Pakistan-born surgeon among team who made history with pig-to-human heart transplant

Dr Mohammad Mohiuddin was directly involved in the transplantation process known as xenotransplantation


News Desk January 12, 2022

A Pakistan-born surgeon was among a team of surgeons who made history by transplanting a pig heart into a human and the patient has survived several days so far.

Dr Mohammad Mohiuddin, MD, who is scientific and programme director of the Cardiac Xenotransplantation Programme at the University of Maryland School of Medicine (UMSOM), was directly involved in the transplantation.

Karachi-born Dr Mohiuddin is also one of the leading experts on transplanting animal organs, known as xenotransplantation. He also serves as the professor of surgery at the UMSOM.

“This is the culmination of years of highly complicated research to hone this technique in animals with survival times that have reached beyond nine months. The FDA used our data and data on the experimental pig to authorize the transplant in an end-stage heart disease patient who had no other treatment options,” Dr Mohiuddin said according to a statement released by the UMSOM and the University of Maryland Medical Centre (UMMC).

Read more: US surgeons make history with pig heart transplant into man

Dr Mohiuddin received his MBBS degree from Karachi’s Dow Medical College in 1989. He moved to the US and then received his first fellowship in transplantation biology at the University of Pennsylvania and later a fellowship in bone marrow transplantation at the Institute of Cellular Therapeutics, Drexel University, according to News18.

He further added that the information and findings that the team came across during the operation will benefit the medical community in the future. “The successful procedure provided valuable information to help the medical community improve this potentially life-saving method in future patients,” he said

Dr Mohiuddin assisted Dr Bartley P Griffith, MD in transplanting the pig heart into the body of David Bennett, a Maryland resident.

The transplant was a desperate highly-experimental operation agreed to by recipient Bennett, 57, because he was dying and there was no other choice available, Bennett's son told the Associated Press.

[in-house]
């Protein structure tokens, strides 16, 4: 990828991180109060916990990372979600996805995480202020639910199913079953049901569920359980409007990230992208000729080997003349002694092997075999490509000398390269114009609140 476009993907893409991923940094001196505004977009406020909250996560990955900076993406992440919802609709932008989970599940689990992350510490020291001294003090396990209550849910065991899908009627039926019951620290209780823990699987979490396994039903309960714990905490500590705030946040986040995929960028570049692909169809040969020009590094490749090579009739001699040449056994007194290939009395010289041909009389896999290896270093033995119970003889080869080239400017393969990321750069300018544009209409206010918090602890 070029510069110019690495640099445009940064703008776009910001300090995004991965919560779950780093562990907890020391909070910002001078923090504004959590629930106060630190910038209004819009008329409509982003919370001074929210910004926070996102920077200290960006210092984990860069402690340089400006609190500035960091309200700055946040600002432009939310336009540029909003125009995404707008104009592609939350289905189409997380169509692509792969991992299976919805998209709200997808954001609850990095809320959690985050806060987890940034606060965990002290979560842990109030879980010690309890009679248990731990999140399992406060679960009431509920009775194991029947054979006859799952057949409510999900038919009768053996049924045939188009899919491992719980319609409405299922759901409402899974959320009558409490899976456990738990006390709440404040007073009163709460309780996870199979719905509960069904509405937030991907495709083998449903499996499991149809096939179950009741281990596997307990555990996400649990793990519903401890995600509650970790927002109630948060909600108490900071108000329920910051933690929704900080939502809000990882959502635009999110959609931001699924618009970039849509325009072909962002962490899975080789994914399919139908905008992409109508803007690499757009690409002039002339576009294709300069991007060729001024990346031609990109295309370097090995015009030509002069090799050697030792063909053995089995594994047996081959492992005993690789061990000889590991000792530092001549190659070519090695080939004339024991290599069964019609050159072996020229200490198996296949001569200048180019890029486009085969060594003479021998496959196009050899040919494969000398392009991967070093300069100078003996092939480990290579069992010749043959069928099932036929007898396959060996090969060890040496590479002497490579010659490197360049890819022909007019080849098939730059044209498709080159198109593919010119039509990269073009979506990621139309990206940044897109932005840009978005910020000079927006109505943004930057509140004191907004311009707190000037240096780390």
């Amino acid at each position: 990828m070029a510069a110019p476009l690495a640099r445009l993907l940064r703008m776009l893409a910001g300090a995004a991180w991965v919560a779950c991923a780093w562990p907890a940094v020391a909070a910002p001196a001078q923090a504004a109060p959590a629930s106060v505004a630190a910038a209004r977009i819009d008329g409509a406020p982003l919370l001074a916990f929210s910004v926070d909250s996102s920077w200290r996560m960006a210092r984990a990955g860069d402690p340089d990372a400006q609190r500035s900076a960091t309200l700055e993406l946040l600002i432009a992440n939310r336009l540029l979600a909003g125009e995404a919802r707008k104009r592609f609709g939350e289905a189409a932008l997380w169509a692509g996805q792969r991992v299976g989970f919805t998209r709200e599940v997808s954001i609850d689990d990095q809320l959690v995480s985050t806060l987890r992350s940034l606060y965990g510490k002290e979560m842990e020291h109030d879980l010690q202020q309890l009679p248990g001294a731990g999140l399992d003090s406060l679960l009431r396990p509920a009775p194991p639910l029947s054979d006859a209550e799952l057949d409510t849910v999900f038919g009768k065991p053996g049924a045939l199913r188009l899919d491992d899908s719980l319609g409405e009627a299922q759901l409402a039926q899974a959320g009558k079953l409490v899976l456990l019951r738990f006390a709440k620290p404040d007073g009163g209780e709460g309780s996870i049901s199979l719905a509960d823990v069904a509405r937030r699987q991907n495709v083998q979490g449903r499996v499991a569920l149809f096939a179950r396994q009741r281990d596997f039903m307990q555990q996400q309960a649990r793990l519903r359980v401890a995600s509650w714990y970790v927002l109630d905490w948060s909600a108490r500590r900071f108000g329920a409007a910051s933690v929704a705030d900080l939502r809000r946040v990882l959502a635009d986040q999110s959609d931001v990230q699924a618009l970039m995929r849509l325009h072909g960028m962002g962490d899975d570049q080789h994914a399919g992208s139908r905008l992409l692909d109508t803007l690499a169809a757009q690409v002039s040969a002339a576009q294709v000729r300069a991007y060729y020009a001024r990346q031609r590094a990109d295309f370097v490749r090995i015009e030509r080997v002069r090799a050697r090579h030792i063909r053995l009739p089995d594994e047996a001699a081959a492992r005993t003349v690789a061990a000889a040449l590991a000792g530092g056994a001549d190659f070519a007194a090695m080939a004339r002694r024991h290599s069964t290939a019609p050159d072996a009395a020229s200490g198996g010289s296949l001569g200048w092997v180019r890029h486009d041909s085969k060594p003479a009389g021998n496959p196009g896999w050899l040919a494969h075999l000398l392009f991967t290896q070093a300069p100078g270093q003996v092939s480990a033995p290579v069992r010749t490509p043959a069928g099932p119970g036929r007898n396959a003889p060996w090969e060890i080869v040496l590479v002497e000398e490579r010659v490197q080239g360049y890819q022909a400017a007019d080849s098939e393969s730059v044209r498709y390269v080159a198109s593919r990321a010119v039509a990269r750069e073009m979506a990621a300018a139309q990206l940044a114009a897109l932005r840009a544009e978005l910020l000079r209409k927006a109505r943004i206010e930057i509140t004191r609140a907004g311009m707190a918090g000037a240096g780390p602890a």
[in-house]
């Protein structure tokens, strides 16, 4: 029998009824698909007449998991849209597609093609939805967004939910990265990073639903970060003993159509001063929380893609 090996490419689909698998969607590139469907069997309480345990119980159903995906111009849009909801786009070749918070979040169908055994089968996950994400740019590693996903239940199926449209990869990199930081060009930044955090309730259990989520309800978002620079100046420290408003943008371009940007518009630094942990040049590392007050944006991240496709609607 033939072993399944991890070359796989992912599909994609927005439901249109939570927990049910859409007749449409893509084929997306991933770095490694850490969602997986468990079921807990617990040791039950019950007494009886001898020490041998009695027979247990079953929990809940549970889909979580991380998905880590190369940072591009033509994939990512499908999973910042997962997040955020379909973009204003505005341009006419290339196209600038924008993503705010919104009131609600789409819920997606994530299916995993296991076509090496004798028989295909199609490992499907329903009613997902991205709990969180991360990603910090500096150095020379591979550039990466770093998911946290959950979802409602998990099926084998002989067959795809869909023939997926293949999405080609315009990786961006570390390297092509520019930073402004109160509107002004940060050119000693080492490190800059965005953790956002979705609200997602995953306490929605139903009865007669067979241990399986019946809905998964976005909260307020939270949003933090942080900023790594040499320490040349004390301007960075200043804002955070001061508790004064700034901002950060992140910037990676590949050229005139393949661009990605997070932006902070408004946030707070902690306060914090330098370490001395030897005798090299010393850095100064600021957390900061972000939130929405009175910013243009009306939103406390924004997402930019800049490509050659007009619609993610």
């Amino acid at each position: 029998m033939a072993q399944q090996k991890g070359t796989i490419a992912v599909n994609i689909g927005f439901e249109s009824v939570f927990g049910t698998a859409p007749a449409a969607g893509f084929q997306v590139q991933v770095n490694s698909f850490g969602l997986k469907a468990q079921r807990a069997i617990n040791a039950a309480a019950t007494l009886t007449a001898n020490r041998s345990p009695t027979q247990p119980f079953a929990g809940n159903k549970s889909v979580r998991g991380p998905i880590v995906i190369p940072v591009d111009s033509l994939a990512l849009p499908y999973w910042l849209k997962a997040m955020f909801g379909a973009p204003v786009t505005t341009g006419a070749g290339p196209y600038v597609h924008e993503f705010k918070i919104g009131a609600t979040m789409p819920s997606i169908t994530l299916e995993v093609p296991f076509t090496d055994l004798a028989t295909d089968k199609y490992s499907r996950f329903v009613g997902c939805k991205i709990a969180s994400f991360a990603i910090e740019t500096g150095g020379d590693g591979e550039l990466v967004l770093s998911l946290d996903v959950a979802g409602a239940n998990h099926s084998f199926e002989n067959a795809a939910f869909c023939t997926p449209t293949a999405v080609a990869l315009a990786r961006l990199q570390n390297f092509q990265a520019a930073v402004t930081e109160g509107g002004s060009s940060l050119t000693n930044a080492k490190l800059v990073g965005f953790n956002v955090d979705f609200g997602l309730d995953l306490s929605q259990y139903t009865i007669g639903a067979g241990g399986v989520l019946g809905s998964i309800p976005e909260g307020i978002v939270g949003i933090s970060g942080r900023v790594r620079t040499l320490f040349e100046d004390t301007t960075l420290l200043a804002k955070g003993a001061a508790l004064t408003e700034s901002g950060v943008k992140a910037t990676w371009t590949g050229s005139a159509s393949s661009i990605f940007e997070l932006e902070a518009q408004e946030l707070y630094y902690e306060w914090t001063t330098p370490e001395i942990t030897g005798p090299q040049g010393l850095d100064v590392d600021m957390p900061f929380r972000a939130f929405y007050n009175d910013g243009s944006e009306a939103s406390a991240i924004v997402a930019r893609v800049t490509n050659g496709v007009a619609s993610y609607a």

Also read: Pakistani-American nominated to be part of Biden's economic team

“It was either die or do this transplant," Bennett said in a statement the day prior to the operation. "I want to live. I know it’s a shot in the dark, but it’s my last choice,”

The pioneering transplant may open the door to future use of animal rather than human organs. The latter are in short supply from donors.

There is a track record on animal organ transplants into humans -- it's called xenotransplantation -- and it is not good. For example, in 1984, a baboon heart was transplanted into an infant and the baby lived for only 21 days.

But surgeons said this time, a gene-editing step was taken to remove sugar from the cells. Sugar is the culprit for the rapid rejection of animal organs by the human body.

The American Food and Drug Administration, which must OK xenotransplantation surgeries, gave the go-ahead under "compassionate use." In other words, the patient was doomed without the transplant.

It is being hailed as a quantum leap forward, moving the bar after doctors in New York attached a pig liver temporarily to a cadaver last September and watched its function. Dr Robert Montgomery led that operation, and he has high hopes after the Maryland success.

“This is a truly remarkable breakthrough," Montgomery said in a statement. “As a heart transplant recipient myself with a genetic heart disorder, I am thrilled by this news and the hope it gives to my family and other patients who will eventually be saved by this breakthrough.”

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